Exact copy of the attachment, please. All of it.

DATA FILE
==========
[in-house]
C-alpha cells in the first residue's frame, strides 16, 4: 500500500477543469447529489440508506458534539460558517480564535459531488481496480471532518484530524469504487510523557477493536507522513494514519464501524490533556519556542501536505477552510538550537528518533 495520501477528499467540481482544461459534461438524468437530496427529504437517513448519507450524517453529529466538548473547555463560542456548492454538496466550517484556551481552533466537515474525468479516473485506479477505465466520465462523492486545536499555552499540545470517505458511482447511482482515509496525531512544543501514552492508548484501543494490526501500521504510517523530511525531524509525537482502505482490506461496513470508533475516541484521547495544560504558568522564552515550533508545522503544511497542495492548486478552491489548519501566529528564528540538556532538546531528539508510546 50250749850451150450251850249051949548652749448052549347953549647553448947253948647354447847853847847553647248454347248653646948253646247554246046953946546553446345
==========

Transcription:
[in-house]
C-alpha cells in the first residue's frame, strides 16, 4: 500500500477543469447529489440508506458534539460558517480564535459531488481496480471532518484530524469504487510523557477493536507522513494514519464501524490533556519556542501536505477552510538550537528518533 495520501477528499467540481482544461459534461438524468437530496427529504437517513448519507450524517453529529466538548473547555463560542456548492454538496466550517484556551481552533466537515474525468479516473485506479477505465466520465462523492486545536499555552499540545470517505458511482447511482482515509496525531512544543501514552492508548484501543494490526501500521504510517523530511525531524509525537482502505482490506461496513470508533475516541484521547495544560504558568522564552515550533508545522503544511497542495492548486478552491489548519501566529528564528540538556532538546531528539508510546 50250749850451150450251850249051949548652749448052549347953549647553448947253948647354447847853847847553647248454347248653646948253646247554246046953946546553446345